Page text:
The president of Nurses Registry and Home Health Corp. is being sued by a former employee who alleges that she and other female employees suffered years of violence, threats and sexism at their employer's hands.
Joetta Hutson is seeking an undetermined amount of compensatory and punitive damages from Nurses Registry and its president, Lennie G. House, a businessman who owns and operates several ventures in and around Lexington.
House was the owner of the now-defunct Kentucky Horsemen indoor football team, which folded in 2009 after failing to break even in ticket and concession sales for several years.
Nurses Registry is a business that sends nurses to short-staffed physicians and provides in-home care to patients. Nurses Registry is well-known for its frequent television commercials featuring House and University of Kentucky men's basketball coach John Calipari.
Digital Access For Only $0.99
For the most comprehensive local coverage, subscribe today.
Hutson's lawsuit, filed Jan. 21, says House is responsible for a hostile work environment at Nurses Registry.
An attorney for House said Hutson filed the lawsuit as retaliation for a lawsuit in which Nurses Registry is suing her.
The 2009 lawsuit against Hutson accuses her of violating a signed non-compete/non-disclosure agreement by taking a job with a competing health-care company after her resignation from Nurses Registry.
Tom Bullock, House's attorney, called Hutson a disgruntled employee who is seeking to "publicly smear both Nurses Registry and Mr. House to get an advantage" in the earlier lawsuit.
"We're going to defend this lawsuit vigorously," Bullock said.
Attorneys for Hutson did not immediately return calls for comment.
Hutson began working for Nurses Registry in 2001 as a registered nurse and resigned in 2002. She returned in 2003 as a field nurse, and she was promoted or transferred several times.
In 2006, she became director of marketing. In that capacity she interacted daily with House. During the last two to three years of her employment, Hutson alleges, she and other female employees were subjected to "a severe and pervasive gender-based hostile work environment in which he repeatedly demeaned and degraded female employees and women generally."
The lawsuit contends House referred to female nurses as "whores" and made frequent remarks about women's "breasts, buttocks, legs and vaginal areas."
The lawsuit says House showed sex toys to Hutson; instructed her to hire only young, attractive nurses; and kept a pair of panties in his desk drawer, bragging frequently about "his sexual activities with the owner of the panties."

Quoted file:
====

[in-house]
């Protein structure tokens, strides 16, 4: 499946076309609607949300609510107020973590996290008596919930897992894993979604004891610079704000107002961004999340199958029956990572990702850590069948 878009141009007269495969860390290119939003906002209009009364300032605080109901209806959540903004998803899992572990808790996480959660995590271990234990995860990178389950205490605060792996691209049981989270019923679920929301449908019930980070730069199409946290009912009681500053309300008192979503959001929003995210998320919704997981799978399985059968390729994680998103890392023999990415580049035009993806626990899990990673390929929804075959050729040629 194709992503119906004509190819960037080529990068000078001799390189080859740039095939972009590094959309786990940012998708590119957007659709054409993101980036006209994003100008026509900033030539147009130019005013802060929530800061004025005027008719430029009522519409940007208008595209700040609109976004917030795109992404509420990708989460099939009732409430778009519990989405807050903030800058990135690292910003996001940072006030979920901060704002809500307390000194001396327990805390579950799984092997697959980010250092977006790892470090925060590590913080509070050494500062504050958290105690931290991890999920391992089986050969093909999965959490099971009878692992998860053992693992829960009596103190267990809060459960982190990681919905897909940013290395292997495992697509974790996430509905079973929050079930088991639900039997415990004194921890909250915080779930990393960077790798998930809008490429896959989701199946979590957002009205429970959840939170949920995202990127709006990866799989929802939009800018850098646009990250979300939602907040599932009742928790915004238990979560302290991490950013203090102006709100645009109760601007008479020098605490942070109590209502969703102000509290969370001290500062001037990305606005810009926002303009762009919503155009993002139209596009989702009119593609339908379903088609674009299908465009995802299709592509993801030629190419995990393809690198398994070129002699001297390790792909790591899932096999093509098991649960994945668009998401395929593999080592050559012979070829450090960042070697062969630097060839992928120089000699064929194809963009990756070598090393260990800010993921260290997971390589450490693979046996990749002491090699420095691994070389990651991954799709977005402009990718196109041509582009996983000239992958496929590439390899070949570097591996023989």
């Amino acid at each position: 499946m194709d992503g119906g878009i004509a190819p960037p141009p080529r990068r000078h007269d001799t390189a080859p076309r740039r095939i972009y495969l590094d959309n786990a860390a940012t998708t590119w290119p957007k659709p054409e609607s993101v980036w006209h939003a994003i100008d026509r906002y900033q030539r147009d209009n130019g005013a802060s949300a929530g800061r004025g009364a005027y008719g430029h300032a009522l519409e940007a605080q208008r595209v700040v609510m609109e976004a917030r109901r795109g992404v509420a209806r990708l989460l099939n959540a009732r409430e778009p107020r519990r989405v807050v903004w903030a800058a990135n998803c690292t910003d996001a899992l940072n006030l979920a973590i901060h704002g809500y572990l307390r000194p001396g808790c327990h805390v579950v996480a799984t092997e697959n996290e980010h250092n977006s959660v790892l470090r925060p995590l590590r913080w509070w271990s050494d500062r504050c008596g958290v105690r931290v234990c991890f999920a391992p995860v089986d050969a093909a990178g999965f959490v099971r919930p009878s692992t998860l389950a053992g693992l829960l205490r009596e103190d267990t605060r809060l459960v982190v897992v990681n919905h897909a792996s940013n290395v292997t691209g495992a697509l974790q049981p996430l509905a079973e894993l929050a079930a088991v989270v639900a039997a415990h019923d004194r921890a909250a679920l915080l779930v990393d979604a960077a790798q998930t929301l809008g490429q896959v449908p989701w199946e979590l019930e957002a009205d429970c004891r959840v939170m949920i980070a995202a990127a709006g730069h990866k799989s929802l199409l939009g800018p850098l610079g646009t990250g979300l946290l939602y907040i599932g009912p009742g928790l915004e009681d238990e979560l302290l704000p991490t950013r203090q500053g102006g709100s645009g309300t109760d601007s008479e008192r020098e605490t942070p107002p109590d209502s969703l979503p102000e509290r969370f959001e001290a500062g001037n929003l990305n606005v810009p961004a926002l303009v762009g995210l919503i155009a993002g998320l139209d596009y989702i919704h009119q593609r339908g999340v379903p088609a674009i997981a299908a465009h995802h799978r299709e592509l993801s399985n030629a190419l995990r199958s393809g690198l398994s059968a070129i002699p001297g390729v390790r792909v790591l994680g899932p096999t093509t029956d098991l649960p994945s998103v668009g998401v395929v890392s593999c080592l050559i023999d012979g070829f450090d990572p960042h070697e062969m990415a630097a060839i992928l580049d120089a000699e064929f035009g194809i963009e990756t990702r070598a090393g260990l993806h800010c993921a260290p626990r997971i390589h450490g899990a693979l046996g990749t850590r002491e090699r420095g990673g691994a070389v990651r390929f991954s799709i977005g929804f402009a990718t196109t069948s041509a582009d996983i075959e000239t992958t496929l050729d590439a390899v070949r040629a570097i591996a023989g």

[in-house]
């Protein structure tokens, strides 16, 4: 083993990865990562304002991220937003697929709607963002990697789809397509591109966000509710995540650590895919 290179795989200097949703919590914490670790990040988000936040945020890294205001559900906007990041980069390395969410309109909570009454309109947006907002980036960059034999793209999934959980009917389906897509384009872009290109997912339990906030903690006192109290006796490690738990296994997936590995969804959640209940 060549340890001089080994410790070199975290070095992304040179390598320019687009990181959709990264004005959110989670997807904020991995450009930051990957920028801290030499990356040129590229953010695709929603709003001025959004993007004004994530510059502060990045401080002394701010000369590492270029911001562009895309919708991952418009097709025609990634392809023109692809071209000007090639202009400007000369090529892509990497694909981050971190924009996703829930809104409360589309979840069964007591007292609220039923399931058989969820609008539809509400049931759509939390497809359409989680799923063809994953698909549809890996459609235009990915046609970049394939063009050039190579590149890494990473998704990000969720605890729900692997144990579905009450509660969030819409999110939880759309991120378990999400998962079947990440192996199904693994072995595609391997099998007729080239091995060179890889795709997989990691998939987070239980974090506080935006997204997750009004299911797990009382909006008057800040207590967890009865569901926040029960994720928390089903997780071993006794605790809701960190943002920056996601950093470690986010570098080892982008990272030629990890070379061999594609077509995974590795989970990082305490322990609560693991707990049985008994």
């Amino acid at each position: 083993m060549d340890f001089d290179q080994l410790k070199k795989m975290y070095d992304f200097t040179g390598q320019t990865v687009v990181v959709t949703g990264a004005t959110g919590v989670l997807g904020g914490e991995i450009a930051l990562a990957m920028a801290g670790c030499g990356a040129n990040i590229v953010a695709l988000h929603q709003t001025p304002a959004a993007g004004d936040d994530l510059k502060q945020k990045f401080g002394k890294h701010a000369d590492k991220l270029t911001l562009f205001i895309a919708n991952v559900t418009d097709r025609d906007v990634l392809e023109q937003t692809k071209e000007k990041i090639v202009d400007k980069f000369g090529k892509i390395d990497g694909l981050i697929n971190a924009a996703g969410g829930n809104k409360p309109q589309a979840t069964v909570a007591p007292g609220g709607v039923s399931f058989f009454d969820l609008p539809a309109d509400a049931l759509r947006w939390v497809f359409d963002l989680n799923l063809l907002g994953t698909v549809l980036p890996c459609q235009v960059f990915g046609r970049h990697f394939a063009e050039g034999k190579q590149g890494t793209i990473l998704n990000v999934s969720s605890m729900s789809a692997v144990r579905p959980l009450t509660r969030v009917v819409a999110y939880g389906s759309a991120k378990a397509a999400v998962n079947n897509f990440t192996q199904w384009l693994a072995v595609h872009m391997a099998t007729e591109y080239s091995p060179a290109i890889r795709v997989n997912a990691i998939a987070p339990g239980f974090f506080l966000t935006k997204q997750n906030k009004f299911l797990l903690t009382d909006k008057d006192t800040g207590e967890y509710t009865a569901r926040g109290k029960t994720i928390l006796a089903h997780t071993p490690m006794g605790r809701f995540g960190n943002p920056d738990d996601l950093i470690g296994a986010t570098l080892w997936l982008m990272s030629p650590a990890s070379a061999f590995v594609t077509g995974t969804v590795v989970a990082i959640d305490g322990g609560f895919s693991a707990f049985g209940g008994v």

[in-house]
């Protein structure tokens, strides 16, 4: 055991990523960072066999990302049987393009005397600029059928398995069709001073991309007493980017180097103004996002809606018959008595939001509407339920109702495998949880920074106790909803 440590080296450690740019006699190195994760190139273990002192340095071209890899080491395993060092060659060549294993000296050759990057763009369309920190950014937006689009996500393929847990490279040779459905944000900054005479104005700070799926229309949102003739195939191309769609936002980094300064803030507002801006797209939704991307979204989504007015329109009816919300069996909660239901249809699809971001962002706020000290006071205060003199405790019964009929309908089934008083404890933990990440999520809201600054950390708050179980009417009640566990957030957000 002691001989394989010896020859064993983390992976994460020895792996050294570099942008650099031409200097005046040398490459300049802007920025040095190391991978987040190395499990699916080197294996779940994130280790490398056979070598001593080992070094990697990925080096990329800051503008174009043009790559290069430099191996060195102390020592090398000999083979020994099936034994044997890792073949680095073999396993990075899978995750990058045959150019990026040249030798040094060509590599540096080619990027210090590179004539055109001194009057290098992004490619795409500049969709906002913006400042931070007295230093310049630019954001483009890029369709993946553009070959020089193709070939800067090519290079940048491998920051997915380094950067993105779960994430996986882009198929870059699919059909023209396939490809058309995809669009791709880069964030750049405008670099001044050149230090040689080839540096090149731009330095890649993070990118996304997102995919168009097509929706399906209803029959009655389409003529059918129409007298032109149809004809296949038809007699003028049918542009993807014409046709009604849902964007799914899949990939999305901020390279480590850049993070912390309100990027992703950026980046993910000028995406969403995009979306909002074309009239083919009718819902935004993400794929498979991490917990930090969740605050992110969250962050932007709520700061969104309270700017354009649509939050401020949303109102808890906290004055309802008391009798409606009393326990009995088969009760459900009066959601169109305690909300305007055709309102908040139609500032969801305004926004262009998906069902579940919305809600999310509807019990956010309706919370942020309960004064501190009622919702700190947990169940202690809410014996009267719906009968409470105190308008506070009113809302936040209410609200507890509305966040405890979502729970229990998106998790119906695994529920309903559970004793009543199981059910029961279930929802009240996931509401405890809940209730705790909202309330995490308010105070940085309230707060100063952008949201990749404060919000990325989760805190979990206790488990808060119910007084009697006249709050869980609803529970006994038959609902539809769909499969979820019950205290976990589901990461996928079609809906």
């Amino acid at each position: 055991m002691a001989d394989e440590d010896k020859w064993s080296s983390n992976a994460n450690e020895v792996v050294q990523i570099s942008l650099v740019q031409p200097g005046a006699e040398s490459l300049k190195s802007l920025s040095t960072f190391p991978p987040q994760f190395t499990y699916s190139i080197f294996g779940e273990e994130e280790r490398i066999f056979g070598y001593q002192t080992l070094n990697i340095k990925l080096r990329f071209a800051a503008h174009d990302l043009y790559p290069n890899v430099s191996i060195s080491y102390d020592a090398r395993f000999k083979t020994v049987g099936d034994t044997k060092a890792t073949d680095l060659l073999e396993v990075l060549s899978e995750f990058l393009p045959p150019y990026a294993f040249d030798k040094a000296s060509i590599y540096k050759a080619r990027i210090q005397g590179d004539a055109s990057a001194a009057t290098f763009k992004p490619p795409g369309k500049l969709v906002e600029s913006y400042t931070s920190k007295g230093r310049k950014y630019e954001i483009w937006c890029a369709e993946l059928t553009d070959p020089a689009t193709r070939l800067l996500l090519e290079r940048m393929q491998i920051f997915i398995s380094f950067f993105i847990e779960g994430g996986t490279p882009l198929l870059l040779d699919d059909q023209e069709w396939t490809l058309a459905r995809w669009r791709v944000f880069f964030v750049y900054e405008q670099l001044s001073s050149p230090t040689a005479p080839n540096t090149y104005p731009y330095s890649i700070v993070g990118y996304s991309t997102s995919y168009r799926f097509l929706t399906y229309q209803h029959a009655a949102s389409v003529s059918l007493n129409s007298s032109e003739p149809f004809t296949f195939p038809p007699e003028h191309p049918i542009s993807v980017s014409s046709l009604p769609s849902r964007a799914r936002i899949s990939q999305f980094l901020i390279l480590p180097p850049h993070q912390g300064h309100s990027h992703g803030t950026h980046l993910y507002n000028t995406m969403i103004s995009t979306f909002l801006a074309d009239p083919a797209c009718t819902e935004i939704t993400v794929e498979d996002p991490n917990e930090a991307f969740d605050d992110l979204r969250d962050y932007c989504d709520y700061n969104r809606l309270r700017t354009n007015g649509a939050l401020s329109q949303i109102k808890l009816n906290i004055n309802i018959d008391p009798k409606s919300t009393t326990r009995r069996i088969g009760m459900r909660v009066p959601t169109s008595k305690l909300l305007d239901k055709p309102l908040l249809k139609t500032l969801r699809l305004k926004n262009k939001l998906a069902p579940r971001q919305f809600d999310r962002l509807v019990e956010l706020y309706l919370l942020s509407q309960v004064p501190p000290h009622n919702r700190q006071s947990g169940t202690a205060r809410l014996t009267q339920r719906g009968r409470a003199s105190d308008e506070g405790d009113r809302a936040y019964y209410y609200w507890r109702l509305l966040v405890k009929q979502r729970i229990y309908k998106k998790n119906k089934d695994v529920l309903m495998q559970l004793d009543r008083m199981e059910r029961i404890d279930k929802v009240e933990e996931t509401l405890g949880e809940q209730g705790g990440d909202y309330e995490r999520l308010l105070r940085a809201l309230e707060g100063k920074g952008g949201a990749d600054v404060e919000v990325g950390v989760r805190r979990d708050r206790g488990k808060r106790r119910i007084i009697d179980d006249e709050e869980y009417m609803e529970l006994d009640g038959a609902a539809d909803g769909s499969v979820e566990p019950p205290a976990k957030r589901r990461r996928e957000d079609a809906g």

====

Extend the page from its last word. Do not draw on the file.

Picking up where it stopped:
Hutson's lawsuit also alleges several violent threats by House. It says that he threatened to torture "certain individuals" at a remote cabin in Owen County and that he fired a gun during working hours, according to the lawsuit.
All of this forced Hutson to "prematurely and involuntarily tender her letter of resignation" in May 2008, the lawsuit says, amounting to wrongful discharge of Hutson by Nurses Registry.
Allegations of gender discrimination originally were made in a motion to amend Hutson's counter-claim to the 2009 lawsuit nearly two years after her original response to that lawsuit was filed. In her original response, Hutson did not mention discrimination or threats; she simply denied allegations that she violated the non-compete/non-disclosure agreement.
Judge Kimberly Bunnell overruled Hutson's motion on Dec. 1, refusing to allow her to amend her counterclaim. Less than eight weeks later, Hutson filed her lawsuit.
Bullock questioned why Hutson would wait two years before filing the counterclaim and then the lawsuit once the counterclaim was rejected. She had never mentioned sexual harassment before, either to the company or to the courts, he said.
"If somebody were actually subjected to the things that she's claiming she was subjected to, then it seems they would have come forward with it prior to being sued ... or would have brought it up within the first year or so," Bullock said.
"It makes no sense that she waits two years in litigation before she would ever publicly start making these claims."
Hutson allegedly violated her non-compete/non-disclosure agreement by taking a job with home health care business Gentiva.
According to Nurses Registry's lawsuit, Hutson, who had spent time as director of nursing and director of marketing, had access to confidential files, including trade secrets and customer lists. After she resigned, Nurses Registry saw a 35 percent decline in business, according to court documents.
Hutson said in her lawsuit that she took the job with Gentiva "with the full knowledge, consent and approval of Lennie G. House." She worked only in areas of Kentucky and Ohio that were not served by Nurses Registry and "did not, at any time, solicit business for Gentiva, compete with or otherwise interfere with Nurses Registry business in any respect."
Hutson alleges that House knew she was not a threat to his business and that he was trying to "drag her into court until he 'took every last dime out of her pocket.'"
Bullock called Hutson's claims of threats and sex discrimination "unfounded and salacious."
House has not been charged in any violent or sexual crimes in Fayette County. He has had three traffic infractions, including two charges of driving under the influence, one in 2006 and one in 2010, according to court records.
He was sentenced to four days in jail and about $450 in fines and court fees for the 2006 DUI. That case is under appeal.
House's name appears on nearly 100 lawsuits filed in Fayette Circuit Court. He is listed as the plaintiff in more than 80 of those cases, and many are against former Nurses Registry employees.
"Nurses Registry strongly enforces its non-compete/non-disclosure agreements," Bullock said.
Bullock, who received a copy of the new lawsuit Friday, said the next step will be to file a motion to dismiss Hutson's lawsuit.